It would be in many deployment scenarios relatively easy to capture behind an access point with a hub or small managed switch with port mirroring enabled and Wireshark acquiring the bits necessary to reverse user credentials. Those credentials, of course, should have been entered over HTTPS (TLS) to begin with via the CWP so you have a notable weak link in the authentication process chain in the RADIUS packets. (This assumes the authentication took place to the intended domain and the certificate was properly validated by the browser.)

Because there is no identity privacy, you could discriminate and target just the users that had access to sensitive systems or information via their credentials.
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Hans Matthé

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Nick and Brian, thx for the nice feedback. I have planned a 'finetune' day with an Aerohive specialist to sort this out.
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Hans Matthé

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Brian
One more question, is using the reversible encryption policy not a security risk by itself and so not more secure as PAP?
Thx for the reply.
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Nick Lowe, Official Rep

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That was my point. There is a higher barrier to entry with CHAPv2 as you need to reverse it via brute force, but it is realistically achievable where there is a will to do so.

The secure TLS based EAP types were created to correct this issue. (PEAPv0, for example, arrived with Windows XP SP1 back in 2002.)

This is by no means an Aerohive specific issue, it is an industry wide problem due to poor security practices.
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Hans Matthé

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Nick
Does this mean that the CWP can not be used in a secure level? 802.1x by EAP is still be used to do the authentication, right (or is this wrong)?
Thx!!
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Nick Lowe, Official Rep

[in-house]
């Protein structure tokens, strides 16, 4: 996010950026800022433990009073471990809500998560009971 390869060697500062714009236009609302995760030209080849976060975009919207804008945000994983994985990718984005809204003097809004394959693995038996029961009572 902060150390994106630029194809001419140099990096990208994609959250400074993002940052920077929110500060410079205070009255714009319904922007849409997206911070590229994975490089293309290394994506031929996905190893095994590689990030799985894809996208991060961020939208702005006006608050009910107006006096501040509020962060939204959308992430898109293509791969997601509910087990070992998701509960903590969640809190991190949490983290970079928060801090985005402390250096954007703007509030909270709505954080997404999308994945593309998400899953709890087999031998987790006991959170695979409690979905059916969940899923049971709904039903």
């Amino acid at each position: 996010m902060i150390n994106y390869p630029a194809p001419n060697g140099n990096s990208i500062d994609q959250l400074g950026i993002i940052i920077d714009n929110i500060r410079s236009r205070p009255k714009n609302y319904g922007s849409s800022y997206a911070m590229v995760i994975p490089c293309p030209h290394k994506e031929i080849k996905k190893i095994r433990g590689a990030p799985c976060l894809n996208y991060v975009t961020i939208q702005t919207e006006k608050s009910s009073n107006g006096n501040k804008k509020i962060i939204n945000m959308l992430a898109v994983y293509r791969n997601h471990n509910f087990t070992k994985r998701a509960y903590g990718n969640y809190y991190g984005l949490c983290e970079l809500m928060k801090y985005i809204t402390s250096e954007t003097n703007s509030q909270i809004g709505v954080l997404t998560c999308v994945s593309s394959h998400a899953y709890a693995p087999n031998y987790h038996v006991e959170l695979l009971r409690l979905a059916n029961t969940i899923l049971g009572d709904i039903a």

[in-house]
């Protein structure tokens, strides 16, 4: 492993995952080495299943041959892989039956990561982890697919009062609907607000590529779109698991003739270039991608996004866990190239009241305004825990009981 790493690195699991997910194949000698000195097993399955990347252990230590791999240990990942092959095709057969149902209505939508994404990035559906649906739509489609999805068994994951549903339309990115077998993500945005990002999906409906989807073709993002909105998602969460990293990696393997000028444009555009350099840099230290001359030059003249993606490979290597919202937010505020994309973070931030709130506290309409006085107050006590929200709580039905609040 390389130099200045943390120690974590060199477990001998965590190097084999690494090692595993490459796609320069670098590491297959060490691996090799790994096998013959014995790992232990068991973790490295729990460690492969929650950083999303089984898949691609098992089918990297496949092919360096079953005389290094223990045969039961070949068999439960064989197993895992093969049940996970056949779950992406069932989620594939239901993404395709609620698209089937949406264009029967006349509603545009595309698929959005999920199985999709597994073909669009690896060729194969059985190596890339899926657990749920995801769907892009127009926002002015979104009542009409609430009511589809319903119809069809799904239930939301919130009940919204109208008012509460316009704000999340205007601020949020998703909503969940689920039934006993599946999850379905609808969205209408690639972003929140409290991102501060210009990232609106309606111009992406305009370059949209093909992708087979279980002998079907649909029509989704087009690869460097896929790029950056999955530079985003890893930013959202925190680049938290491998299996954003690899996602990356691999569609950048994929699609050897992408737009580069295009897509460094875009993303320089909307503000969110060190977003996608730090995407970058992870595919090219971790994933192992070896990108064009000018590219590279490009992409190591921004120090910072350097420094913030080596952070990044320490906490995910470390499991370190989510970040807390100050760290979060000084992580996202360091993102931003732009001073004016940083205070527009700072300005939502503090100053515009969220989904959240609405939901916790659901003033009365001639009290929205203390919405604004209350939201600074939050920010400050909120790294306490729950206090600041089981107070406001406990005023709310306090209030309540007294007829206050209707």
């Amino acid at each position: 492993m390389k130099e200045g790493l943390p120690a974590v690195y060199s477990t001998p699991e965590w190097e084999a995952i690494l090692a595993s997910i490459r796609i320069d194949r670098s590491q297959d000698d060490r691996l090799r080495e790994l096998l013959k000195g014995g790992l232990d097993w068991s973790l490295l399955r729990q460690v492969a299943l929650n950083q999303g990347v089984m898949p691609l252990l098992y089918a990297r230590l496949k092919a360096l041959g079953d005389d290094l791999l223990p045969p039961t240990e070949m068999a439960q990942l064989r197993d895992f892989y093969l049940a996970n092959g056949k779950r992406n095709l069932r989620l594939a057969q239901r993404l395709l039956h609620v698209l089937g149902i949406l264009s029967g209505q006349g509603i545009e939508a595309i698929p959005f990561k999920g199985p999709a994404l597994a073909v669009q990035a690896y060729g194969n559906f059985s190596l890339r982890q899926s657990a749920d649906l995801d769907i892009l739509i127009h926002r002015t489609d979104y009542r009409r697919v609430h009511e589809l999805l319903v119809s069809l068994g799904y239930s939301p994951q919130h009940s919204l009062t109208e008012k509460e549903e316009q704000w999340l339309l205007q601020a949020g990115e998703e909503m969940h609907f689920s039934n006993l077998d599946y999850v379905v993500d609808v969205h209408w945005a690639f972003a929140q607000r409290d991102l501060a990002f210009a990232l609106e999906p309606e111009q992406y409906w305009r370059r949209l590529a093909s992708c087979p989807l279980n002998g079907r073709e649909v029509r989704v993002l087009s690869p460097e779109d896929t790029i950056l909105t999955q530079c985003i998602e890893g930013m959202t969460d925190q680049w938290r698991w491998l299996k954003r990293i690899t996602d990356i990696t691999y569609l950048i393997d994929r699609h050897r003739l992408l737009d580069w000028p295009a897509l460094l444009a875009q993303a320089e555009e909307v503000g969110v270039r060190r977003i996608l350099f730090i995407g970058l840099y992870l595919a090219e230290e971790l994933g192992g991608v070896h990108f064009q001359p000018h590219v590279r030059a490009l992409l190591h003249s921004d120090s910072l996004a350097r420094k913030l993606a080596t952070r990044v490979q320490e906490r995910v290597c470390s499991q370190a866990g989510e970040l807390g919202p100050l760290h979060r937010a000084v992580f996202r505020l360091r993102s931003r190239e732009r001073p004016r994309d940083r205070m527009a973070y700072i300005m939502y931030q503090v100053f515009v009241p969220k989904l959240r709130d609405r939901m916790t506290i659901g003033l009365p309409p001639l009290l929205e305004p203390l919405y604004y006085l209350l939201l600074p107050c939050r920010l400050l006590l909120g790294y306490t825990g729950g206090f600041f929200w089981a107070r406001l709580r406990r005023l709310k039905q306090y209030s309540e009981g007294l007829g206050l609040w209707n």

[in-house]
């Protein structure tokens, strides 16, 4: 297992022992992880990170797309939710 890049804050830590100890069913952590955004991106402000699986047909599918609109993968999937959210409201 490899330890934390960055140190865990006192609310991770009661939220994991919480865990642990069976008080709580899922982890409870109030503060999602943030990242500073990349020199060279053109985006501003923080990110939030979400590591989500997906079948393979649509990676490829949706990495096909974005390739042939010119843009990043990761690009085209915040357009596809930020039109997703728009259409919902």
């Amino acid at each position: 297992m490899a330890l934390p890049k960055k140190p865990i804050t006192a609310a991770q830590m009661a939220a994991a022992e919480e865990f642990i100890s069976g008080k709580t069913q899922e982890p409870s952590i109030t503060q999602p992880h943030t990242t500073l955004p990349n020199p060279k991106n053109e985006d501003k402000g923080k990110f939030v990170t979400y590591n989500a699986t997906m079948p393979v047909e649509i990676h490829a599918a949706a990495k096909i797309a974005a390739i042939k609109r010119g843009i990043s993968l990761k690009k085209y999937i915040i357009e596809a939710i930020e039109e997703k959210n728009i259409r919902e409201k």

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I am not quite sure what you are asking...

It does mean that conceptually a CWP cannot be used in a secure way for even secondary authentication if you have first authenticated via 802.1X and then go on to use a CWP but it is not exclusively because of this. CWPs in general are vulnerable to other issues too on the browser side, for example the HTTP to HTTPS redirection is intrinsically insecure.
(Do Aerohive even support a secondary authentication in this way anyway? I should read the docs!)

(Just to confirm: You are not using 802.1X if you are using a CWP alone where the CWP then uses an EAP type to authenticate to a RADIUS server.)

In abstract, where you are carrying out a conceptual secondary authentication via a CWP, via ARP poisoning in the same broadcast domain, a login can be hijacked/stripped so the login remains over HTTP or redirected to a different URL, many users will not notice the address they end up on if it via HTTPS. You have a chicken and egg problem for new users - how are they supposed to know where they are meant to be?

(Where you only use a CWP as a single method of authentication on an open network, which is what most people have, it is in addition vulnerable to the same issue via a rogue access point too.)

You will have to use 802.1X alone if you want to do user authentication securely in a robust way based on account credentials therefore. If you decide it is not a risk that is of sufficient concern to you and the utility of a CWP outweighs the negatives, then stick with it.

802.1X alone is not perfect as it requires configuration of the supplicant so that the login is secure by validating the certificate appropriately, but it can be made to be at least.

You could also choose to use PPSKs alone that you map to users, but this is then not using direct user credentials and this can create other logistical issues. It is a fantastic half way house though and is a really enabling feature to have.
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Nick Lowe, Official Rep

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I have updated my answer as I am not sure if you are confusing a CWP using an EAP type with 802.1X or mean that you are using a CWP as a secondary authentication mechanism after first carrying out 802.1X?